As the world is entering into a war strategic era where machines are becoming the first line of defence followed by human intervention, which was the other way round earlier, the role of Unmanned Aerial Vehicles (UAVs) has become more protuberant. In this context, India, like many other countries, is also building up its modern arsenal with high tech and electronic warfare weapons including UAVs.
The United States has reportedly offered India an armed version of the Guardian drone that was originally authorised for sale unarmed, only for surveillance purposes. According to the latest information available, if the deal comes to fruition, this would be the first time Washington has sold armed drones to a country outside the NATO alliance and would certainly be the first high-tech unmanned aircraft in this region.
Owing to the current unrest in LAC, Indian Government has conveyed to the US its renewed interest in procuring medium-altitude long-endurance (MALE) armed Predator-B drones. These are equipped with laser guided bombs and missiles so that they can be operated for surveillance and reconnaissance as well as for destroying enemy targets.
Meanwhile, India’s first private sector Unmanned Aerial Vehicles (UAV) manufacturing facility has been inaugurated at Hyderabad. The facility was set up by Adani Defence & Aerospace with Elbit Systems of Israel, and inaugurated by Telangana Home Minister Mohammad Mahmood Ali on 14 December 2018. The factory will be engaged in manufacturing complete carbon composite aerostructures for the Hermes 900, followed by Hermes 450, aiming at the global market, and will be further ramped up for the assembly and integration of complete UAVs. Apart from the UAV Complex, the Adani Aerospace Park was also inaugurated at Hyderabad.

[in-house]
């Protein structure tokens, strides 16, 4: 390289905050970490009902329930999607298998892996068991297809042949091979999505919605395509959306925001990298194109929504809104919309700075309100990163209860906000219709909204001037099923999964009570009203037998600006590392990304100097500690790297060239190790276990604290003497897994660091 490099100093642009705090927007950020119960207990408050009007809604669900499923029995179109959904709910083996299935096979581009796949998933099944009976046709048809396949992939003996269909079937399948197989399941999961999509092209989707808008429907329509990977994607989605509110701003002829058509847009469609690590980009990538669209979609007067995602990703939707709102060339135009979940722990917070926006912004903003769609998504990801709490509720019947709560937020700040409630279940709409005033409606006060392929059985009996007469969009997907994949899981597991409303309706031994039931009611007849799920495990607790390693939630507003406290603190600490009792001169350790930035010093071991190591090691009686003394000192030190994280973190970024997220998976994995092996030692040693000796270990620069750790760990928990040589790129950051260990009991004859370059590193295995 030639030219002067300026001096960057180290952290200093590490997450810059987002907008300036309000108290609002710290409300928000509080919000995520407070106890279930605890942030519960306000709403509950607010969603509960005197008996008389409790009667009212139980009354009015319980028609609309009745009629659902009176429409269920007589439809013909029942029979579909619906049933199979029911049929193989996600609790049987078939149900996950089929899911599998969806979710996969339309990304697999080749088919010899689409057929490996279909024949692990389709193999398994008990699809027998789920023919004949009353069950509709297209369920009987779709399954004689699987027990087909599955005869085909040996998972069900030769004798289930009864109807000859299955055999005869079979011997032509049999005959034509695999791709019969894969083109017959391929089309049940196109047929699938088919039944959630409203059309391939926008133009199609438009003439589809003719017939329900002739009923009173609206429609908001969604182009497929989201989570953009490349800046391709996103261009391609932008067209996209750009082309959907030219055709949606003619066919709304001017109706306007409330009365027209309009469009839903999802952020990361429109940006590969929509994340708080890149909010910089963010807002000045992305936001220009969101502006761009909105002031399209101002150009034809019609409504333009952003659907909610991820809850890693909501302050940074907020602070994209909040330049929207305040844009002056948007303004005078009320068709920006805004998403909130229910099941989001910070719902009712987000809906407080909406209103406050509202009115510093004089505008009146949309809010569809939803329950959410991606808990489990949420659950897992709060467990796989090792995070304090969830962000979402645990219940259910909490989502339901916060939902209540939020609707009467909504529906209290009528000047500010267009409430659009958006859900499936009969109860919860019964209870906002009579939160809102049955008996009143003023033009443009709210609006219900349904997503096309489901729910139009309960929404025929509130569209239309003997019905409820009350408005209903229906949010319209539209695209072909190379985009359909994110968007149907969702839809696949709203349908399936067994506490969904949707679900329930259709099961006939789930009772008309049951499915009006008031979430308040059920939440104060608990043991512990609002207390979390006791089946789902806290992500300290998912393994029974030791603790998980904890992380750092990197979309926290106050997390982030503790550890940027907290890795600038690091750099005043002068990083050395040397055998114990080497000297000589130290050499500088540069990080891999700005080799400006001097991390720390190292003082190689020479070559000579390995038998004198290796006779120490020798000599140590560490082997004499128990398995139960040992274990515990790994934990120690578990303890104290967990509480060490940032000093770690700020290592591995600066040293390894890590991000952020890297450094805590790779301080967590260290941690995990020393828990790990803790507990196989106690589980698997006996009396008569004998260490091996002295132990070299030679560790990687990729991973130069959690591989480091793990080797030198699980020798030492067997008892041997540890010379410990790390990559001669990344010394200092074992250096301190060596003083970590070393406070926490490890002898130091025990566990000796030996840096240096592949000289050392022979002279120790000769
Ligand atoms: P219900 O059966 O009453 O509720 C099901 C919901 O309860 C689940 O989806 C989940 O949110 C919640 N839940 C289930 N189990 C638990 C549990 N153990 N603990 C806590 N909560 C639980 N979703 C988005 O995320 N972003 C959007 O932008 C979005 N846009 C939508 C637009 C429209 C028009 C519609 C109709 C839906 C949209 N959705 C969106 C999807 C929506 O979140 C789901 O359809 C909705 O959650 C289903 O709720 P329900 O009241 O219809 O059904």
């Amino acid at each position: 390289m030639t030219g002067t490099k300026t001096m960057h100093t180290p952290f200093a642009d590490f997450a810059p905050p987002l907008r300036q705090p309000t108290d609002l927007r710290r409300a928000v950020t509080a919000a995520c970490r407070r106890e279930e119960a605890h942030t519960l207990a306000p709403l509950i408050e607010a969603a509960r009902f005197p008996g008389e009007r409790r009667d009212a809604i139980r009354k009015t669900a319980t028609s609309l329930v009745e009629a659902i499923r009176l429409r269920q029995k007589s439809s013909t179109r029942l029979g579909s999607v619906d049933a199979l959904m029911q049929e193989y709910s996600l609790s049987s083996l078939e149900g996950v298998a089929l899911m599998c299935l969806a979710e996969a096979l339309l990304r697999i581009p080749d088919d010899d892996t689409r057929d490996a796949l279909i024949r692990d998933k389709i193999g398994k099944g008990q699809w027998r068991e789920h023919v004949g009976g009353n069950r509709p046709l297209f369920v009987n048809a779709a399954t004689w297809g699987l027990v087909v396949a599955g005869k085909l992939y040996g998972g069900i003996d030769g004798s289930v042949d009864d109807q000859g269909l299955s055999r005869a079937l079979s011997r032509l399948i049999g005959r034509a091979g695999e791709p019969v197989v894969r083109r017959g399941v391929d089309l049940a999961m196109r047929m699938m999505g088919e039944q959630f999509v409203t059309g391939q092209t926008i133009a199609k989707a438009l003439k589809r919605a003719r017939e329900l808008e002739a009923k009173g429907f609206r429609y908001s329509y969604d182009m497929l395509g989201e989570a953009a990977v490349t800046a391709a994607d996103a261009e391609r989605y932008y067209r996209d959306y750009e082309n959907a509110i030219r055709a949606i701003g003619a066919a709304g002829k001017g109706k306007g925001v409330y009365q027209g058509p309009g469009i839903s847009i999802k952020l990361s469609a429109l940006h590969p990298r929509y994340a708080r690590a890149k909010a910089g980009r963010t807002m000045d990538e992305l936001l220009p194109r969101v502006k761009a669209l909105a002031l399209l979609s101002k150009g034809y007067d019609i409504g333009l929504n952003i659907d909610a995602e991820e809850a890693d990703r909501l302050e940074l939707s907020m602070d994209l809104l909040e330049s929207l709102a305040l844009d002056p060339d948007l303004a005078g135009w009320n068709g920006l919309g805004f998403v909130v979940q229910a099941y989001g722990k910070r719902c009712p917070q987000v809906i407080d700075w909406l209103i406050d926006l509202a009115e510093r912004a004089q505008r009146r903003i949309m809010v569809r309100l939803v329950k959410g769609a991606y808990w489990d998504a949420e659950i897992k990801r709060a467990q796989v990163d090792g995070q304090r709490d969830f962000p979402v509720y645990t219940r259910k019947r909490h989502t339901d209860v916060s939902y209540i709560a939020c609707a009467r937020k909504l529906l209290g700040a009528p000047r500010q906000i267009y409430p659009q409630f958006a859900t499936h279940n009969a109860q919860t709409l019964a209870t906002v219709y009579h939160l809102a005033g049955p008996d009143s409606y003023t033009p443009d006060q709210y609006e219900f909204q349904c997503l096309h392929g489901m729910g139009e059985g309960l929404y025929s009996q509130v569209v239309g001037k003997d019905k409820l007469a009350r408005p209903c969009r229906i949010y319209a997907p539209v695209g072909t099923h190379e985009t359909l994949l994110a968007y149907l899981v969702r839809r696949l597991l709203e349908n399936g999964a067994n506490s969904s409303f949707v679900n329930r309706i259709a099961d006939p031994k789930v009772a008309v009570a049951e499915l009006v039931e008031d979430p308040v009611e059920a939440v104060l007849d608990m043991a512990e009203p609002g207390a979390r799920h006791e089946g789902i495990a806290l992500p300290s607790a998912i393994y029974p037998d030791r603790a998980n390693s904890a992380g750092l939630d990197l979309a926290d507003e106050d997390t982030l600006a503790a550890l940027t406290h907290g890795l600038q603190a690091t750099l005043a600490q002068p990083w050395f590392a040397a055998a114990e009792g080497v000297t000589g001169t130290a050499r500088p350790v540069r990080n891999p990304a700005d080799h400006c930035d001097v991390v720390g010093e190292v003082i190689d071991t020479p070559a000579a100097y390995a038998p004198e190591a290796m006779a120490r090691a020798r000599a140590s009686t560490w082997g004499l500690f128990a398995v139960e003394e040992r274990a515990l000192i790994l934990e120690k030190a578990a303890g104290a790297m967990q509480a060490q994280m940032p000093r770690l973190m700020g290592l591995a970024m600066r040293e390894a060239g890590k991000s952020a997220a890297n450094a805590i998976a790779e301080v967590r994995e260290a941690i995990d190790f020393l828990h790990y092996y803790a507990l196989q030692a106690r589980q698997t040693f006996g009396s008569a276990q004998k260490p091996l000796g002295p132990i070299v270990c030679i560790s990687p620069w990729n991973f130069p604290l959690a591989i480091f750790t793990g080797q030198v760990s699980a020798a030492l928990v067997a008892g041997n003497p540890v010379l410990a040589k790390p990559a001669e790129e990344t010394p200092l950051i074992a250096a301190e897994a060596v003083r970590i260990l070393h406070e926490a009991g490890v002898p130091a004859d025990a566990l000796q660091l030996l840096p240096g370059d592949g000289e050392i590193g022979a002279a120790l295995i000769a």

Also interestingly, the Indian Army has selected the SpyLite mini unmanned air vehicle offered by Cyient Solutions & Systems, a joint venture between local company Cyient and Israel’s BlueBird Aero Systems, for a high-altitude surveillance requirement.
Indian Armed forces currently operates five types of UAVs. First is the Nishant, this indigenous UAV is built by DRDO’s Aeronautical Development Establishment and is operated by the Indian Army. However, this UAV doesn’t have self-propulsion and requires a launching system with catapult technology. The Indian Army has cancelled further orders of this UAV and there is a decision in fact to phase out the Nishant.
There are three UAVs from Israel Aerospace Industries (IAI), the first of these being the Heron. This is a Medium Altitude Long Endurance (MALE) UAV, developed by Israel and has a flight time of upto 52 hours, but actual time of flight depends on the payload and flight profile.
The Harpy from IAI is also employed by the Indian Armed Forces, and carries a warhead, homing in to destroy radar systems after loitering. This can also carry out suppression of enemy air defences, including surface to air missile sites and anti-aircraft instillations. The Harpy has a maximum speed of 185 km/hr and 500 km range of flight. The third is IAI’s Searcher UAV which has a speed of 200km/hour and can fly up to 18 hours. Both the Indian Navy and Air Force deploy them for extended reconnaissance.
Then there is the Rustom II, an unmanned combat air vehicle under development by the DRDO, the definitive Rustom II could be manufactured by a yet-to-be-selected private company.
For more article by Nitin Konde, just tap this link.